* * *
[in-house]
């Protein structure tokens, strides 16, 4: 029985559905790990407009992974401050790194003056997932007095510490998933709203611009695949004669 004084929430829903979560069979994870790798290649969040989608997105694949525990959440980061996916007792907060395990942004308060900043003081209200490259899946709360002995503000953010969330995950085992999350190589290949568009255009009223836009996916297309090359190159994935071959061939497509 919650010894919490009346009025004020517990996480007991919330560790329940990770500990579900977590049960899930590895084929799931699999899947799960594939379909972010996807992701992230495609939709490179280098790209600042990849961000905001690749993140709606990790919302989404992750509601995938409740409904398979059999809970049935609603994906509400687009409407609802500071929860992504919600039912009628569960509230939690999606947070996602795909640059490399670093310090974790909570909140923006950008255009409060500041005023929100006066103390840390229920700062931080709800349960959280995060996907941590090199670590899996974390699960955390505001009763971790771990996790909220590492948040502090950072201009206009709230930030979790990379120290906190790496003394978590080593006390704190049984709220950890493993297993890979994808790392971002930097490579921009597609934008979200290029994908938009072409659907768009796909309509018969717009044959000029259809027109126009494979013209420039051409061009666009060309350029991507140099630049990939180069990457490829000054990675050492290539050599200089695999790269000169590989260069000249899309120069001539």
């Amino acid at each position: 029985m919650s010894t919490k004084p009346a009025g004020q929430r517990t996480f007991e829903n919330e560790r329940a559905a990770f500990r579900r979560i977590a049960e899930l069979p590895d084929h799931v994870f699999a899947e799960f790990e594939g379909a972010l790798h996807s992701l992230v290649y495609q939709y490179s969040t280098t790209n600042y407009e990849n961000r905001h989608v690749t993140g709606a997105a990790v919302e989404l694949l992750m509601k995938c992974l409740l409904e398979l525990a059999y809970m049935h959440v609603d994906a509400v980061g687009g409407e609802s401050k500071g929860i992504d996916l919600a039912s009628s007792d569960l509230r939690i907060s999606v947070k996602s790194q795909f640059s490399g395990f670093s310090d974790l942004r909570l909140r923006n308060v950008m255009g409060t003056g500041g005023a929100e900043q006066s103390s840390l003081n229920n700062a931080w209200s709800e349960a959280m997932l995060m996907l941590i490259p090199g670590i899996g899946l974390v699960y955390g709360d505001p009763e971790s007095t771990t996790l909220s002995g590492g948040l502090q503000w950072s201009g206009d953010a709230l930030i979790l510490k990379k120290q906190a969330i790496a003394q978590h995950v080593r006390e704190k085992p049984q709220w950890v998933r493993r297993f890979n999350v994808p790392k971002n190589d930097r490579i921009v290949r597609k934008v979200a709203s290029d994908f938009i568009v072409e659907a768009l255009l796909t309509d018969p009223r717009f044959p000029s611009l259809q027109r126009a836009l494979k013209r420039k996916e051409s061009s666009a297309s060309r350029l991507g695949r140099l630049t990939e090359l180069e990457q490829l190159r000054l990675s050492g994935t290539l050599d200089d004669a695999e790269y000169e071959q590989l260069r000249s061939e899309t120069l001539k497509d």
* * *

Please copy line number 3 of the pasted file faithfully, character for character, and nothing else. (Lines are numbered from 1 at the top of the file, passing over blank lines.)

């Amino acid at each position: 029985m919650s010894t919490k004084p009346a009025g004020q929430r517990t996480f007991e829903n919330e560790r329940a559905a990770f500990r579900r979560i977590a049960e899930l069979p590895d084929h799931v994870f699999a899947e799960f790990e594939g379909a972010l790798h996807s992701l992230v290649y495609q939709y490179s969040t280098t790209n600042y407009e990849n961000r905001h989608v690749t993140g709606a997105a990790v919302e989404l694949l992750m509601k995938c992974l409740l409904e398979l525990a059999y809970m049935h959440v609603d994906a509400v980061g687009g409407e609802s401050k500071g929860i992504d996916l919600a039912s009628s007792d569960l509230r939690i907060s999606v947070k996602s790194q795909f640059s490399g395990f670093s310090d974790l942004r909570l909140r923006n308060v950008m255009g409060t003056g500041g005023a929100e900043q006066s103390s840390l003081n229920n700062a931080w209200s709800e349960a959280m997932l995060m996907l941590i490259p090199g670590i899996g899946l974390v699960y955390g709360d505001p009763e971790s007095t771990t996790l909220s002995g590492g948040l502090q503000w950072s201009g206009d953010a709230l930030i979790l510490k990379k120290q906190a969330i790496a003394q978590h995950v080593r006390e704190k085992p049984q709220w950890v998933r493993r297993f890979n999350v994808p790392k971002n190589d930097r490579i921009v290949r597609k934008v979200a709203s290029d994908f938009i568009v072409e659907a768009l255009l796909t309509d018969p009223r717009f044959p000029s611009l259809q027109r126009a836009l494979k013209r420039k996916e051409s061009s666009a297309s060309r350029l991507g695949r140099l630049t990939e090359l180069e990457q490829l190159r000054l990675s050492g994935t290539l050599d200089d004669a695999e790269y000169e071959q590989l260069r000249s061939e899309t120069l001539k497509d």